Post-Pandemic Law Firm Challenges


I mean, we faced a lot of challenges. I think any good business is always going to have some challenges, but obviously the pandemic, recession, economic upheaval certainly presented itself with unique set of circumstances. I think we all agree with that. We realized upfront that it was a very challenging situation. Absolutely no one knew the answers, how long’s it going to last, how to deal with office attendance. Are we going to be able to keep getting new clients, and getting new cases and filling our pipeline? Are we going to be able to feed our team? So, I think that uncertainty was really a challenge for us, as well as I’m sure everybody else that was going through this. And in moments of quick changes like that, as well as tumultuous times, I think that a huge part of dealing with the challenge was the fact that we did have… I do have to say I have great partners in Al Mokhtari, as well as Justin Weatherly, and our team culture is very strong.

Other challenges that we’ve faced on top of the uncertainty, I mean we got to remember this, it was like zombie town. Driving down the streets of Cleveland or a freeway, I mean there’s nobody out. You have the nationwide shutdowns, you have global pandemic, no one’s out there driving and therefore it’s a challenge signing up new personal injury cases. And with as radical of a change that occurred, no one has a crystal ball. In the criminal division on our criminal side, bars weren’t open, concerts weren’t going on. A lot of these places where criminal cases come from, because of social activity with others or social gatherings, a lot of those criminal allegations that arise out of human contact just were no longer there. They were extremely limited. I mean, they plunged.

So, a lot of the challenges that we faced, Lindsey, were due to uncertain external controls. And so, I think one of the bigger challenges, and I think it’s probably easier said than done, is focus on stuff that you can control. I know it was one of the basic tenets of stoicism, but that’s a lot more difficult. Us as attorneys, we want to fix. Us as attorneys, we want to help. Us as attorneys, we want to feel as if we could be of assistance and we have those natural tendencies I believe. And being able to let go and just really focus on the things that we could control was a challenge within itself. And so, I think we actually learned a level of discipline in that regard.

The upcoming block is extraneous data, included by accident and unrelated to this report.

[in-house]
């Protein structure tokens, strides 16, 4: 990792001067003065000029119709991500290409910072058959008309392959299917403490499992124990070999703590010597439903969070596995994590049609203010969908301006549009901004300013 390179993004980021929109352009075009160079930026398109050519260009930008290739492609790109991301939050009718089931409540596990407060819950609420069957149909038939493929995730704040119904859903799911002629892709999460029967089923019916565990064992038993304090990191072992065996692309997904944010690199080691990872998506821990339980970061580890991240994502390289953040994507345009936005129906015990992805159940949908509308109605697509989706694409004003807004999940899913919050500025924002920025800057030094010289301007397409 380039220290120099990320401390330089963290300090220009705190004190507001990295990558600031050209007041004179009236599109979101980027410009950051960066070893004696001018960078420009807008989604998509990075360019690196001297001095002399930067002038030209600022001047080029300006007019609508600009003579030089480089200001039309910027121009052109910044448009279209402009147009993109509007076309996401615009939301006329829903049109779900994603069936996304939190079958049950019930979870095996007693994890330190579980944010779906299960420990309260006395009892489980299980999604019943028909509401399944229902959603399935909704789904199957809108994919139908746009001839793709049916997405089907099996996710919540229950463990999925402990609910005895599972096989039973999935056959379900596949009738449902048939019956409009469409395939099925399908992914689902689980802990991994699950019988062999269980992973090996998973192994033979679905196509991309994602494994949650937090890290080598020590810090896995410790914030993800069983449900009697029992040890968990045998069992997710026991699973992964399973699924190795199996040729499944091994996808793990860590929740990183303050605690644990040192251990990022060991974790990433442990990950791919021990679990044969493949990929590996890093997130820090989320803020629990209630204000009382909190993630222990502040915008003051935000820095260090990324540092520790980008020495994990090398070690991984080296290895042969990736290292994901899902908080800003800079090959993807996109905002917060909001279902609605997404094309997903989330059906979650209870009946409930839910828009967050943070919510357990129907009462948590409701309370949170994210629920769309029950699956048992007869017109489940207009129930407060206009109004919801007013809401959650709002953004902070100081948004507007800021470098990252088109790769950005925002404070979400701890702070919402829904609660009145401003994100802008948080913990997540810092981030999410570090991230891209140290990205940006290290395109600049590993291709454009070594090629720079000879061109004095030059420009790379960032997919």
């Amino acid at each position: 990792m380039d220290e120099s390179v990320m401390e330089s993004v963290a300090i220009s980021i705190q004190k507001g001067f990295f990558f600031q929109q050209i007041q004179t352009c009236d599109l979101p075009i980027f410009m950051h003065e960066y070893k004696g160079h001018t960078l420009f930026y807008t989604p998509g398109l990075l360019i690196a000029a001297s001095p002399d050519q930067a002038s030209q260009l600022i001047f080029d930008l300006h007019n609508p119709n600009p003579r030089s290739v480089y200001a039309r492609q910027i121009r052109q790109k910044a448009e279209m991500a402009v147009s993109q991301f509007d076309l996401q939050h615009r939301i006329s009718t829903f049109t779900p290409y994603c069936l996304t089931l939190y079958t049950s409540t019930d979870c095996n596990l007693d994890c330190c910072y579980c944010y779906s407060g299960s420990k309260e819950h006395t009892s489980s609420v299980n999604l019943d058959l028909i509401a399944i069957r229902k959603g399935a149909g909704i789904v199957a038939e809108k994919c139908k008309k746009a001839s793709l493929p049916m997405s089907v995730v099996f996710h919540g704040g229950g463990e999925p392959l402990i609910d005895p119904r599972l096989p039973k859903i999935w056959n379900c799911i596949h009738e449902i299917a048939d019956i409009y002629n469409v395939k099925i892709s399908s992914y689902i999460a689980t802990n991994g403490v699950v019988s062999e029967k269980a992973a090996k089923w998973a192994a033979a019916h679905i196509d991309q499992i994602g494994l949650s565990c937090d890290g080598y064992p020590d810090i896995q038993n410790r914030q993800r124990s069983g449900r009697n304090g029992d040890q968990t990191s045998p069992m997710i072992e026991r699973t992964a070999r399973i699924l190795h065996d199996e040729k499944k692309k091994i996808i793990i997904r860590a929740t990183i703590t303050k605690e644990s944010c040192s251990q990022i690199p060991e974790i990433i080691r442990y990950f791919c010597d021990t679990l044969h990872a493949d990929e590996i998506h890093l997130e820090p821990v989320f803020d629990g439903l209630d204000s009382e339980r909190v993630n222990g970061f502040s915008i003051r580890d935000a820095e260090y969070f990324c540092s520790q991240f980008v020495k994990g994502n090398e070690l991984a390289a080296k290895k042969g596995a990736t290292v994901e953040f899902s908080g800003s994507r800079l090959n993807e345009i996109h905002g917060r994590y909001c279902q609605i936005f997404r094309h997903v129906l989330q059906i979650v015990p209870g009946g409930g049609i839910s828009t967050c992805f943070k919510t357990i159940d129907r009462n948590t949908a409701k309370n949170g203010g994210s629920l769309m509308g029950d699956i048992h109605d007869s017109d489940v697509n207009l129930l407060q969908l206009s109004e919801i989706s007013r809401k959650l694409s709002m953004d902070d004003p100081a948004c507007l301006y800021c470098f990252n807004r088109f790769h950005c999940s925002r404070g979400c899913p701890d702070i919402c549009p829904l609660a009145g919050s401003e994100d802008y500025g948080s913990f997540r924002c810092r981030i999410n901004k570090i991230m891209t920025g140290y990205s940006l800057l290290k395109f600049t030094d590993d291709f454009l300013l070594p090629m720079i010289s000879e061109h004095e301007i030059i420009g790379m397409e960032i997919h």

And I would say one more thing, a challenge of just making sure that you’re prioritizing your attention to the right avenues. This is a huge thing that can impact your business. I think the masses, a lot of the people, I’m not speaking about anybody in particular, but a lot of people that I noticed were focusing on economy, which I understand. They’re focusing on the stock market, they’re focusing on the stats of how many coronaviruses are in their county, stuff like that. Whereas, we tried to really maintain a focus on our team and on our business and on the things that we could control. And that was very challenging for us as well.


Those are excellent points. And you touched on a lot of the pieces that are unique challenges for law firms in particular. I mean all of any good business is going to be facing challenges, especially during that really eerie time when nobody was out on the streets and people couldn’t go to work. But law firms did face such a unique set of challenges, especially in personal injury and criminal defense where a lot of your business stems from, as you said, those social interactions where personal injury is all about somebody else’s negligence. And if those two people aren’t coming into contact, then there’s no reaction there that would lead to any sort of case. And so, all of those are really interesting, unique challenges, and focusing on what you can control out of that. What in particular do you see as being under your purview of control to ensure that your business is staying healthy even during times when new cases weren’t necessarily coming in? You mentioned your employees, what else do you see yourself as having control over?

Taking Control Where You Can